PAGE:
The following comes from a July 29 Merced Sun-Star article by Brianna Vaccari:
Our Lady of Miracles Catholic School in Gustine will stay open, church officials confirmed.
Roman Catholic Diocese of Fresno and Office of Catholic Education announced the decision to leave the school open late Tuesday, reversing actions taken a week ago to shutter the decades old religious school.
Nearly a week ago, the Bishop Rev. Armando X. Ochoa of the Roman Catholic Diocese of Fresno said Our Lady of Miracles would not reopen for the 2015-16 school year because of low enrollment and lack of leadership. The decision came as a surprise to parents and community leaders, who voiced hope for the school to find a way to stay open.
Krista Duarte, an alumna and parent of Our Lady of Miracle students, said she was happy to see the school stay open.
“I think it’s going to be nothing but positive for everybody, the community and the school,” Duarte said Wednesday.
Ochoa, along with Mona Faulkner, the superintendent of Catholic schools, appointed Chandra Brace as the school’s new principal and Melissa Meneses as the director of enrollment, marketing and communications.
Brace, a member of Our Lady of Miracles Parish, has four children who attend the school and has been the summer school principal at Gustine High School, according to the Office of Catholic Education. Brace has a California administrative credential.
Meneses has been the principal at St. Anthony of Padua Catholic School in Dalhart, Texas. Meneses will focus on “enrollment challenges,” developing a campaign aimed at increasing the student population, the Office of Catholic Education said.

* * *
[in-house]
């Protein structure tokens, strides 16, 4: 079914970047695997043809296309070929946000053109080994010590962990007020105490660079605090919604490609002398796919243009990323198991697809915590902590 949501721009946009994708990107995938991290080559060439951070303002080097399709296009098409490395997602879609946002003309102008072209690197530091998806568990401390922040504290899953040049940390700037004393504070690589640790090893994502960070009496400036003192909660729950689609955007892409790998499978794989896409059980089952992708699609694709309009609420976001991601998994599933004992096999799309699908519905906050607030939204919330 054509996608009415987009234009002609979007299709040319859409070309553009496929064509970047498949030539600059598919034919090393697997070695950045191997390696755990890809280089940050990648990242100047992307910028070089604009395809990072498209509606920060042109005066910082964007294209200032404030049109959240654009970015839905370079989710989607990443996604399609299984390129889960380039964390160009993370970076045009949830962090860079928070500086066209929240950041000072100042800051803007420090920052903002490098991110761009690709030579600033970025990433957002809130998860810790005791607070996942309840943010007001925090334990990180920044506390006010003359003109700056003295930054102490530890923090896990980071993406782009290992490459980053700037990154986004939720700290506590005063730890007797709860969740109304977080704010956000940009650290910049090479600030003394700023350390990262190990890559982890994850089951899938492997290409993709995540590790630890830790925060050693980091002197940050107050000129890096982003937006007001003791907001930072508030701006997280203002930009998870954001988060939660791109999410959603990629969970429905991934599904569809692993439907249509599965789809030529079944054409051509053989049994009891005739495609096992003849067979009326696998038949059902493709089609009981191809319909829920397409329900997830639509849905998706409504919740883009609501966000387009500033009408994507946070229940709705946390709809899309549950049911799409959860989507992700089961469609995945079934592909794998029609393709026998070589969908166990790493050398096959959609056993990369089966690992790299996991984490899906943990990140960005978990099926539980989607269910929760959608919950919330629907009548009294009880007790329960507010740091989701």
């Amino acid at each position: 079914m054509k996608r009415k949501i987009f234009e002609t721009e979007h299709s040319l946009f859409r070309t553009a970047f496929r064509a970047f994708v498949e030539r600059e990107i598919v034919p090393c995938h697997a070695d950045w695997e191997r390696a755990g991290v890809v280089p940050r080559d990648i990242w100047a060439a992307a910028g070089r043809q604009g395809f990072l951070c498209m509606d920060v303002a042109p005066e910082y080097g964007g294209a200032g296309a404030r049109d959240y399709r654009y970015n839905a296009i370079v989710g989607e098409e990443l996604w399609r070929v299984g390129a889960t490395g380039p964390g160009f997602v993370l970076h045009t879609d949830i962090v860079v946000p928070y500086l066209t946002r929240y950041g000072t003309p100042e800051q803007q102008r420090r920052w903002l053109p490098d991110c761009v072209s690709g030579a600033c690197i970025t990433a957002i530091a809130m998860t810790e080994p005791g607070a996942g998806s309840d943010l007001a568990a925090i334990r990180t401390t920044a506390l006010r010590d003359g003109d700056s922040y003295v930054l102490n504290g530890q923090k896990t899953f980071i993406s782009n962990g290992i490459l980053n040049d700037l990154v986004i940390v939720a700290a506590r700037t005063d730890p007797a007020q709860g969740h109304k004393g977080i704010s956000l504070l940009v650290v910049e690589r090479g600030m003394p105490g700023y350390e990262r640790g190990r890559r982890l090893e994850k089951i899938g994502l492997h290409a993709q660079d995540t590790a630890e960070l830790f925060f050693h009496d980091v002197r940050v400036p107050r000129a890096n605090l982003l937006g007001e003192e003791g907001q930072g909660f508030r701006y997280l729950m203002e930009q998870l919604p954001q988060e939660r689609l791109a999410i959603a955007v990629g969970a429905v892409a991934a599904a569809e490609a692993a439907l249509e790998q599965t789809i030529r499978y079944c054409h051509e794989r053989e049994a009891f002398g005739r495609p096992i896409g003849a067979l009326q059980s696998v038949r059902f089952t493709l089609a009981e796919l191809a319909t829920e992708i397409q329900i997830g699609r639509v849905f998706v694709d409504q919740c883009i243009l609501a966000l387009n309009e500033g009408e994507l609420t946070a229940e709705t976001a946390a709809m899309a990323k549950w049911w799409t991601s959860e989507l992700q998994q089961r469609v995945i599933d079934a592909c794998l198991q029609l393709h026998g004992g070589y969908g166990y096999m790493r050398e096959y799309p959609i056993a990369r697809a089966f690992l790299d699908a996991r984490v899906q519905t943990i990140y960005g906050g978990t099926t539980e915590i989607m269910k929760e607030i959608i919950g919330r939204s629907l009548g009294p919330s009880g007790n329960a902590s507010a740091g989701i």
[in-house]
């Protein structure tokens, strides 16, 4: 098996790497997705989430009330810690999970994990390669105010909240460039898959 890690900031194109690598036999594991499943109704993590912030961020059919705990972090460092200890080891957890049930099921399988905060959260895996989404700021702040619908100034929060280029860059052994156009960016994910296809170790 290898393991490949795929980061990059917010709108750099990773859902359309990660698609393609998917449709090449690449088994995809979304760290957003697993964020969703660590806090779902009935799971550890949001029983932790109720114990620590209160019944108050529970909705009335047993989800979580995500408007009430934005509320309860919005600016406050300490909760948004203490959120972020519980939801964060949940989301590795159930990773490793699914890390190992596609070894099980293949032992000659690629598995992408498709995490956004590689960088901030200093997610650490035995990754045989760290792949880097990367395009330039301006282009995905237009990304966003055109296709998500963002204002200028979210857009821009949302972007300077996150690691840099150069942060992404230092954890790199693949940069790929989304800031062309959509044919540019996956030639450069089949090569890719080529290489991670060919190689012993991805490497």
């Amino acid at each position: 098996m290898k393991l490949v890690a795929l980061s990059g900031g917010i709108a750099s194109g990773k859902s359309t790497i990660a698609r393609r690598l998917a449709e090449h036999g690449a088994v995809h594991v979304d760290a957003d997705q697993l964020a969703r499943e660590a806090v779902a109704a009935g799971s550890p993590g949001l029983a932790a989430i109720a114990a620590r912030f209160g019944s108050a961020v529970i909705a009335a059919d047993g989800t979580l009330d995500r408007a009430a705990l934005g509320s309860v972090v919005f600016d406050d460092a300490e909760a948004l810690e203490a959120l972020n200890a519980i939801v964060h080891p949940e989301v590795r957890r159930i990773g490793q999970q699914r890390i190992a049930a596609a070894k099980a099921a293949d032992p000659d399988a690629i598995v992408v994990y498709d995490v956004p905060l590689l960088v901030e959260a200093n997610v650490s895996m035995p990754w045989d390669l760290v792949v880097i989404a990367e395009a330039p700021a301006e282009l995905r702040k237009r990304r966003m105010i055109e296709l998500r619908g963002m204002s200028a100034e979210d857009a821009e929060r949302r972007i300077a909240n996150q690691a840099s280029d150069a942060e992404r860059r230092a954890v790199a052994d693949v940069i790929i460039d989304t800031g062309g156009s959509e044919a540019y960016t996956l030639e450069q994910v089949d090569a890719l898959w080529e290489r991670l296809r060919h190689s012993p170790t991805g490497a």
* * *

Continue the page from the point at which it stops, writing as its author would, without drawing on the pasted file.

“With the appointment of these two key school administrators, Our Lady of Miracles School is now situated to begin addressing the challenges that prompted the decision to close the school,” the Office of Catholic Education said in a statement. “It is the sincere interest and desire of Bishop Ochoa that Our Lady of Miracles School remain open and continues to provide a Catholic education for the children of Gustine and the surrounding areas.”
Duarte said parents were notified in an email about the new hires Tuesday afternoon.
Since parents were told a week ago the school would close, about 100 people gathered on campus each night for a prayer vigil, Duarte said. When the community found out the school would stay open after all, the vigils turned into a rally where registration packets and fliers for fundraisers were passed out.
“The school closing really did bring out the community in way I didn’t think would happen,” she said.